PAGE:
Dunbarton votes to pull students out of Goffstown schools
The first vote, which was 286 to 161, was to reject continuation of an Authorized Regional Enrollment Area agreement with Goffstown. The second vote, which was 298-101, was to send Dunbarton's students to Bow.
The move means a loss of approximately $2 million in revenue to the Goffstown School District, which translates to a possible tax hike of approximately $1.40 per $1,000 of property valuation, according to Goffstown Budget Committee Chairman Peter Georgantas. Voters in Goffstown rejected the school budget and a $14.5 million bond in voting last Tuesday.
Mountain View Middle School and Goffstown High School currently house students from Goffstown, Dunbarton and New Boston.
The Mountain View Middle School principal, Jim Hunt, who was facing increasing criticism for allegedly creating a dysfunctional and hostile educational environment for faculty and staff, resigned Friday. Some had speculated his resignation could prompt Dunbarton voters to stick with Goffstown.
The school district commissioned a consultant, at a cost of $35,500, to examine any problems at the middle school and recommend solutions. Hunt did not participate in the consultant's study. The consultant's report, finished recently, did not directly address the criticisms of Hunt's leadership but did acknowledge a prevailing sentiment among students and staff that improvements were needed in the academic, social and professional climate at the school.
SAU 19 Superintendent of Schools Stacy Buckley also is leaving, after taking a position as superintendent in the Newfound Area School District in Bristol. She has said an interim principal will be hired while officials look for Hunt's permanent replacement.
The agreement between Bow and Dunbarton will take effect July 1, 2014, and many Dunbarton students will leave Goffstown's schools in September 2014, though not all at once. Discussions will be under way for a phase-out of those students who want to graduate from Goffstown High School, officials said.
The Dunbarton Community Center, which is also the Dunbarton Elementary School's gym and cafeteria, was filled to its 550-person maximum on Saturday, according to Fire Chief Jon Wiggin. At one point, it was announced that no one else would be permitted to enter the room.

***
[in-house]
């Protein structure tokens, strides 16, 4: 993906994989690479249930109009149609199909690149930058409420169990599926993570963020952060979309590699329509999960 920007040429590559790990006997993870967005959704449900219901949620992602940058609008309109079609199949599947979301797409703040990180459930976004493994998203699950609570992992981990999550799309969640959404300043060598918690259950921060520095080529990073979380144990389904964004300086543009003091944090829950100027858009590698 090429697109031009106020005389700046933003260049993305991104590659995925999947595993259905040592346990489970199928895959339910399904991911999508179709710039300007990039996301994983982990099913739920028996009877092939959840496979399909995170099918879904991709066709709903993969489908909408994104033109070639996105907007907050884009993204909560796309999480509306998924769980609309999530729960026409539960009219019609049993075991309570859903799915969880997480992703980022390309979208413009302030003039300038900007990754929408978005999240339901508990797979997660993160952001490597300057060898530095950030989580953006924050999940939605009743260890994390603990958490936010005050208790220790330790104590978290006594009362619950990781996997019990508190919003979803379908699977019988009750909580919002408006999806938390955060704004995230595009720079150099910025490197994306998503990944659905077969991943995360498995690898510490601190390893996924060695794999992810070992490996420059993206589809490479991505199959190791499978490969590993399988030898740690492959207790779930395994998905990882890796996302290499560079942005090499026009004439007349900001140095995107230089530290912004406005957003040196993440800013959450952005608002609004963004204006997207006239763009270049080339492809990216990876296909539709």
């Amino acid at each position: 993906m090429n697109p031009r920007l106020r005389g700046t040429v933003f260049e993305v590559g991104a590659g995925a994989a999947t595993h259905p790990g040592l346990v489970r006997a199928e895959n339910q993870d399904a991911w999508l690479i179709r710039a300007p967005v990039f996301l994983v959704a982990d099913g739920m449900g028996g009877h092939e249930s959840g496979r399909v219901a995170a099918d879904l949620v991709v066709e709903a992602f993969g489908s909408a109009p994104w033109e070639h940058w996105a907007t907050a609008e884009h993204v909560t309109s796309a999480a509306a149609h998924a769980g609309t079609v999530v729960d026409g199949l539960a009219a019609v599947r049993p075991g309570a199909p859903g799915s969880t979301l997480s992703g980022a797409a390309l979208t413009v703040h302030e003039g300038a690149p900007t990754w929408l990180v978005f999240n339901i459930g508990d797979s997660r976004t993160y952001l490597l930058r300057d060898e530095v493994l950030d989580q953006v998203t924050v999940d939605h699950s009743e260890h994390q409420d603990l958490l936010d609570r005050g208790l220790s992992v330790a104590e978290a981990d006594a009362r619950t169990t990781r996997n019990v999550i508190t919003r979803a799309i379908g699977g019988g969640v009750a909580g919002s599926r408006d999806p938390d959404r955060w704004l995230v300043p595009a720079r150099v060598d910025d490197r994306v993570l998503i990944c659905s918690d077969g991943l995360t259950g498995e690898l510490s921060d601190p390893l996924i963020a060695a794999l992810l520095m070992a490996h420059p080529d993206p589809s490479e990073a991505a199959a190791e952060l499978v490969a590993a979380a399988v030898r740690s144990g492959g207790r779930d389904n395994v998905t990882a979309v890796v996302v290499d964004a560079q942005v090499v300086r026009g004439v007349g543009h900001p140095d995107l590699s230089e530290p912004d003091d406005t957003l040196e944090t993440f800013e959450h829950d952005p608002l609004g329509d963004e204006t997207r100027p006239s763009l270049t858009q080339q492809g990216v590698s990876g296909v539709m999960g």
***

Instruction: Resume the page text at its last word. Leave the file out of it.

"This is unprecedented, the number of people here," Moderator Fred Mullen said.
Voters debated the enrollment area issue for two hours before the vote was called, with some asking questions about Hunt's resignation.
Voters were mixed on whether Hunt's resignation had an impact on the vote.
"I personally don't think so," John Trottier said. "I've had no problems with Mountain View."
"I think it could have, but I don't think it was discussed enough," David Schroeder said.
Resident Theresa Williamson said she "did a happy dance" when she heard of Hunt's resignation, but had still planned to vote in favor of Goffstown.
After the vote, she said she was disgusted.
"Half of the kids will stay in Goffstown, and half will go to Bow," she said, adding that Dunbarton students attending Goffstown High likely will be able to complete their education in Goffstown. "I think that will fragment our community."
"I'm devastated," said resident Anne Carney. "I just felt we were so much of a community there."
Those in favor of Bow spoke highly of its reputation and small size, even those who do not yet have school-aged children.
"We're pleased," said Allison Rees, who has a 20-month daughter. She said she preferred Bow because it was more convenient, but she liked the size of Goffstown schools.
"I'm responsible for my children's education, no matter what school they go to," said husband Scott Mills.
Beth Ayers said she was "ecstatic" about the outcome, citing a preference for Bow's smaller size, its likeness to Dunbarton and academic reputation.
Bow Superintendent of Schools Dean Cascadden said he is looking forward to working to transition Dunbarton's students into the Bow community.
"We're excited," he said. "We're really looking forward to having Dunbarton as a partner."
Cascadden said his district will work on a transition that will work for Dunbarton students and their families.
"There is a lot of work to be done," he said.
Voters also approved all other warrant articles:
-- The district's operating budget of $5.4 million, which saw an increase from the floor of $50,000, to pay for a fifth-grade teacher position that had been cut.
-- A three-year collective bargaining agreement for teachers.
-- A $31,570 deposit to the Dunbarton School Capital Reserve Fund.
-- $1,000 for the Dunbarton Kitchen Equipment Fund.
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